A Previously Unknown Galaxy has Been Discovered to be a Window Into the Past of the Universe

A Previously Unknown Galaxy has Been Discovered to be a Window Into the Past of the Universe

NASA has finally gained enough visual access to a nearby galaxy known as Peekaboo, which has been long hidden behind a star, to learn that it is more than just a tease. In spite of being one of the newest galaxies ever discovered, it provides a glimpse into the early cosmos.

Peekaboo, also called HIPASS J1131-31 for romantic reasons, is “very metal impoverished,” just like the earliest known galaxies in the cosmos (XMP). That means it primarily comprises hydrogen and helium and is devoid of the chemical elements that were created after the Big Bang.

The astronomers came to their conclusion by combining Hubble Space Telescope photos with spectroscopic data from the South African Large Telescope (SALT). Only 1,200 light-years across, NASA reported that the venerable Hubble was able to resolve about 60 stars in the young galaxy.

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A Previously Unknown Galaxy has Been Discovered to be a Window Into the Past of the Universe

According to NASA, it is an unusual discovery in our local universe, where the majority of galaxies are metal-rich, contain stars that are “many billions of years old,” and “had around 13 billion years of cosmic history to develop.” In contrast, Peekaboo only has stars that are “a few billion” years or possibly younger old.

Even though there are other XMP galaxies in the area, Peekaboo is drawing attention from researchers because of how close it is. Peekaboo is only 20 million light years from the nearest known young XMP galaxies, which are twice as far away.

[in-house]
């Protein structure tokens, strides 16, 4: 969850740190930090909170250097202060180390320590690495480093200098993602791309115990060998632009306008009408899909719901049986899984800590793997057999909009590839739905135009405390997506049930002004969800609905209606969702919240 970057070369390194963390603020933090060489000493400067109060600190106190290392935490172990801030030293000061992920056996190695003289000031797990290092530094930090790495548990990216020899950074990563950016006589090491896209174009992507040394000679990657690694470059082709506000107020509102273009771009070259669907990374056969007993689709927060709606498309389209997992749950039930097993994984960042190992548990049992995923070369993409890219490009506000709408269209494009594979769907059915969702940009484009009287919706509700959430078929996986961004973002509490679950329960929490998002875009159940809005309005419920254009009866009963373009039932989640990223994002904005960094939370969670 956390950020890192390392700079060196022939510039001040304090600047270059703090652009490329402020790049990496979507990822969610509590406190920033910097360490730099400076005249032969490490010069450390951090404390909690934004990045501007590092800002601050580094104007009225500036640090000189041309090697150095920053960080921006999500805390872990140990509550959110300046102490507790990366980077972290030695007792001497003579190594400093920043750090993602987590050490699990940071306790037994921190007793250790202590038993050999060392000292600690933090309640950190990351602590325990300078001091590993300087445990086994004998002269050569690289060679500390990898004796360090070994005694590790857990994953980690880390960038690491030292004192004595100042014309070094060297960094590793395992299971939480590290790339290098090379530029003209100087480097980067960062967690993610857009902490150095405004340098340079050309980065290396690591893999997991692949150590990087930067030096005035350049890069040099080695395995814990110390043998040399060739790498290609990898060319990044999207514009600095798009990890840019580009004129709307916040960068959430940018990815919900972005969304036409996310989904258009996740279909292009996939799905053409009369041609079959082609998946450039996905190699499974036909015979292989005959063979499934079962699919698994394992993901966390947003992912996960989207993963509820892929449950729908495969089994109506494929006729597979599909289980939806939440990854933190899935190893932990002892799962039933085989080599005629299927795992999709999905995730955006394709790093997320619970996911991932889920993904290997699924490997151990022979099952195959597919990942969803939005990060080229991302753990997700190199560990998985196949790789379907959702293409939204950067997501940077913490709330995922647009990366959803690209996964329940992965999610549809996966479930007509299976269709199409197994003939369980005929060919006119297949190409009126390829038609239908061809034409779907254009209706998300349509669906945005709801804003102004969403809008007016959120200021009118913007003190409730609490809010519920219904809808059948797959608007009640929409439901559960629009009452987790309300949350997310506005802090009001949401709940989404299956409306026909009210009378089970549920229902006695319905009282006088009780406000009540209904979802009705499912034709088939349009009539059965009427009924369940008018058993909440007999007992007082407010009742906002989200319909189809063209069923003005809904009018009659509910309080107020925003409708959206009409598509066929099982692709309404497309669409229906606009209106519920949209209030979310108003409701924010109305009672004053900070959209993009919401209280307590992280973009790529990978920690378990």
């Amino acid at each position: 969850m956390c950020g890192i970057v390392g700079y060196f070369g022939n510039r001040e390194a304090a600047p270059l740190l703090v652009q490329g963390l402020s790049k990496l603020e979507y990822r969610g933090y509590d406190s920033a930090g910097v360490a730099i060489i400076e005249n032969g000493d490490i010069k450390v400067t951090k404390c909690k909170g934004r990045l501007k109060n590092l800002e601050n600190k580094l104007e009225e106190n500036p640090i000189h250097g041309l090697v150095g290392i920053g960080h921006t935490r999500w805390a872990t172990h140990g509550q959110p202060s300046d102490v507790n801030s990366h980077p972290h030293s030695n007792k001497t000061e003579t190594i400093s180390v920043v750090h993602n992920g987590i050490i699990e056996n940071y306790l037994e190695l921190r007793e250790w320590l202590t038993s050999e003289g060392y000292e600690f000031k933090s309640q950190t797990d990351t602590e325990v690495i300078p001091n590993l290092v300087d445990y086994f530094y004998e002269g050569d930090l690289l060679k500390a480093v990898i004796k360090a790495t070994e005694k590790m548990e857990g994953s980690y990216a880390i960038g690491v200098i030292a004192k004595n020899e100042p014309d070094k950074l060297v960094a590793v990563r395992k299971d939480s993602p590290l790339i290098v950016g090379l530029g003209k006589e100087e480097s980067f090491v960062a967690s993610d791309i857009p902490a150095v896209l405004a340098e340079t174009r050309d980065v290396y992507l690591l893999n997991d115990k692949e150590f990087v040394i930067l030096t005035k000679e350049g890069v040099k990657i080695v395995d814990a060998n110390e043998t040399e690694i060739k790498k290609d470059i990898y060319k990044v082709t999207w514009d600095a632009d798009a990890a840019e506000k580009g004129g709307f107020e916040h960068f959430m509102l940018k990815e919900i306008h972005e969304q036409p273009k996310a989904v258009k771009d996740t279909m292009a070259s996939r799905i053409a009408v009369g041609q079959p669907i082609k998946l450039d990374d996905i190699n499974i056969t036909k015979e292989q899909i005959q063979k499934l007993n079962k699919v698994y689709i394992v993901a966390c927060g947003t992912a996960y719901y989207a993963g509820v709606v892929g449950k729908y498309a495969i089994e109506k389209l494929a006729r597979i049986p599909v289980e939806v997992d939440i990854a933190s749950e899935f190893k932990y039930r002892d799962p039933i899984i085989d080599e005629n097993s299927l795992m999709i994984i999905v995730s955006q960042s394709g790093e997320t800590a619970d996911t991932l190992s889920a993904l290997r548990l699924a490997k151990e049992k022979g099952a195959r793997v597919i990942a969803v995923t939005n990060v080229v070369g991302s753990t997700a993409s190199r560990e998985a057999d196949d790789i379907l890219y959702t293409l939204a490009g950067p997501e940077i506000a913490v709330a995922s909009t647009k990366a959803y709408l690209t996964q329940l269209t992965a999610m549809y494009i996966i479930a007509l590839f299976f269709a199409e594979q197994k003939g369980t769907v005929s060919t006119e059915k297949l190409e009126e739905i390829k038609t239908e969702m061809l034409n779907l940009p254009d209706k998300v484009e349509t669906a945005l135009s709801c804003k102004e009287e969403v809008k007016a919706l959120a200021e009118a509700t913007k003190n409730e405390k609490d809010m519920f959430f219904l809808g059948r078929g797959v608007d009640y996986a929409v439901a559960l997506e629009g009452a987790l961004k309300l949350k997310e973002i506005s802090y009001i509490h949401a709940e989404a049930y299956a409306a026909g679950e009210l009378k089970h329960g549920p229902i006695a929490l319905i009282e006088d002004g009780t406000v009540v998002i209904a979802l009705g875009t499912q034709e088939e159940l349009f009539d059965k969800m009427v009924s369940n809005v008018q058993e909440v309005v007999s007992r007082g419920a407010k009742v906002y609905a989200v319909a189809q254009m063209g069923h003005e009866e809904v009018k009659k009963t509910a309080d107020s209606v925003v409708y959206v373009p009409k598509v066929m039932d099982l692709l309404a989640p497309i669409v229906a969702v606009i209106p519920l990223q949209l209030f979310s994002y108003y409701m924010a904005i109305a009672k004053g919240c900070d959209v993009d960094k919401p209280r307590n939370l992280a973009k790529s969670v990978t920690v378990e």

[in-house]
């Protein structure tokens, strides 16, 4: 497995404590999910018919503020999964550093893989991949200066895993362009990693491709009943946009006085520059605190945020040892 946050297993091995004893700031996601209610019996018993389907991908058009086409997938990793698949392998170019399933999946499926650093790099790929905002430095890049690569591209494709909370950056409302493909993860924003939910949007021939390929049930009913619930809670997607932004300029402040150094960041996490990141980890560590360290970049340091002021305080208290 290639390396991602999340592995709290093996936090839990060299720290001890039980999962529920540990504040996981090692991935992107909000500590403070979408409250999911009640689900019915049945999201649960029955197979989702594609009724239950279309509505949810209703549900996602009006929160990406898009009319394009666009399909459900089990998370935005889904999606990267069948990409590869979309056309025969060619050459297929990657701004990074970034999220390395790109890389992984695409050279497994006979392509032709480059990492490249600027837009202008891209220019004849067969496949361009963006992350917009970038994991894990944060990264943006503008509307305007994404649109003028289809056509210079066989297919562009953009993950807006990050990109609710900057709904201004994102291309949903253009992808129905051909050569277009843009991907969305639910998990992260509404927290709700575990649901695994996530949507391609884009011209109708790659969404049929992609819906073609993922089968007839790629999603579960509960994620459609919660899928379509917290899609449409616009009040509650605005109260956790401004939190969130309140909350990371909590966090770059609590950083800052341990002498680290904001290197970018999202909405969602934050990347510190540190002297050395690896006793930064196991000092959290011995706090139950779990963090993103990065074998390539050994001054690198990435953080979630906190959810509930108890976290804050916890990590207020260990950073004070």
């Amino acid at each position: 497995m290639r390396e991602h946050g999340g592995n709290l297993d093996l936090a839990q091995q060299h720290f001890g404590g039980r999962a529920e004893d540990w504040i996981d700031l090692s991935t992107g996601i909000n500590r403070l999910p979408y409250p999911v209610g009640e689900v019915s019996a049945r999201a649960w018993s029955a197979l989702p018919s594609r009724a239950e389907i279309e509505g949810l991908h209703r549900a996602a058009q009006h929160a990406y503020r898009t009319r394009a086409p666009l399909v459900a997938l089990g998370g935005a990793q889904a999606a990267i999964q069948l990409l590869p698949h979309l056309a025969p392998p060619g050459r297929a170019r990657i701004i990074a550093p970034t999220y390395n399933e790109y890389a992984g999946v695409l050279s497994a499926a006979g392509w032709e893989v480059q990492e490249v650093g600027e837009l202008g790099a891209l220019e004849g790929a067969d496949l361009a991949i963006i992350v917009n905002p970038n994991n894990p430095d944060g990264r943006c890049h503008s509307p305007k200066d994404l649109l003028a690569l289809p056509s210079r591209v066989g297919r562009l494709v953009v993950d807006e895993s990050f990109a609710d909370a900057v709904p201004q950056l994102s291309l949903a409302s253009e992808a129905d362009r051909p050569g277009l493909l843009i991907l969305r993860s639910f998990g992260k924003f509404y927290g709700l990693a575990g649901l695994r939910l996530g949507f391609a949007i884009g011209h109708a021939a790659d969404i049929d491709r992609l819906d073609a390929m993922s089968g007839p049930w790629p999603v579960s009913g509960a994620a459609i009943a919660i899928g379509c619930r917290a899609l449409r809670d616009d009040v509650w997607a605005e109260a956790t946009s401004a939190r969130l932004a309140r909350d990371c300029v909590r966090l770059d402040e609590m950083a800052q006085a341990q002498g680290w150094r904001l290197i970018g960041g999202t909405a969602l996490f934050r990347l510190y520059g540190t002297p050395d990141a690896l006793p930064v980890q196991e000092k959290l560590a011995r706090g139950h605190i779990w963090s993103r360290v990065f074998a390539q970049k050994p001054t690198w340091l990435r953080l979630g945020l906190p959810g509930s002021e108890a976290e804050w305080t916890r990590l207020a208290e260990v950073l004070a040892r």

According to STSI astronomer Gagandeep Anand, who co-authored a new analysis of Peekaboo, “discovering the Peekaboo Galaxy is like discovering a direct window into the past, allowing us to study its extreme environment and stars at a level of detail that is inaccessible in the distant, early universe.”

Peekaboo was discovered by Australian astronomers more than 20 years ago. At the time, it was described as a “dwarf galaxy hidden behind [a star],” and it was predicted to move out of the way “in around 100 years.”

Fortunately, we were able to have a peek at it before that happened, along with its discoverer Bärbel Koribalski. Co-author of the Peekaboo article and astronomer Koribalski from Australia’s national science agency noted that when it was initially discovered in an area of cold hydrogen, there was no way to identify specifics.

“At first we did not realize how special this little galaxy is,” Koribalski told NASA.

Astronomically, any element heavier than hydrogen and helium is referred to as a “metal” (and sometimes lithium). Everything else, which includes nearly all elements, formed in the cores of early stars that likewise lacked those metals. Nothing else was created during the Big Bang.

More recent stars, like our Sun, have metals in greater quantities and in different forms and places, indicating that these metals were produced in later cosmic generations. Peekaboo’s stars may be the closest representation of stars that are comparable in makeup to the earliest stars in the universe since they lack heavy metals.

The basic elements, of which Peekaboo is thought to be composed, would make up population III stars, which we’ve never really seen. Anand told The Register that despite its youth, Peekaboo is still too old to accommodate Population III stars.

Anand noted that compared to the stars seen in Peekaboo, Pop IIIs have lifespans that were only measured in the millions of years.

While the stars in Peekaboo may be youthful compared to the local cosmos, they are sadly not nearly young enough to contain Population III stars.

What we can learn right now, according to Anand, is “shallow” because Hubble’s observations were obtained as part of a snapshot scan of surrounding galaxies rather than as a sole observation of Peekaboo.

The team intends to use both the Hubble Space Telescope and the James Webb Space Telescope to obtain a better, more focused image of Peekaboo as a follow-up. Anand thinks Peekaboo will reveal a lot of fresh knowledge on star populations because of its proximity.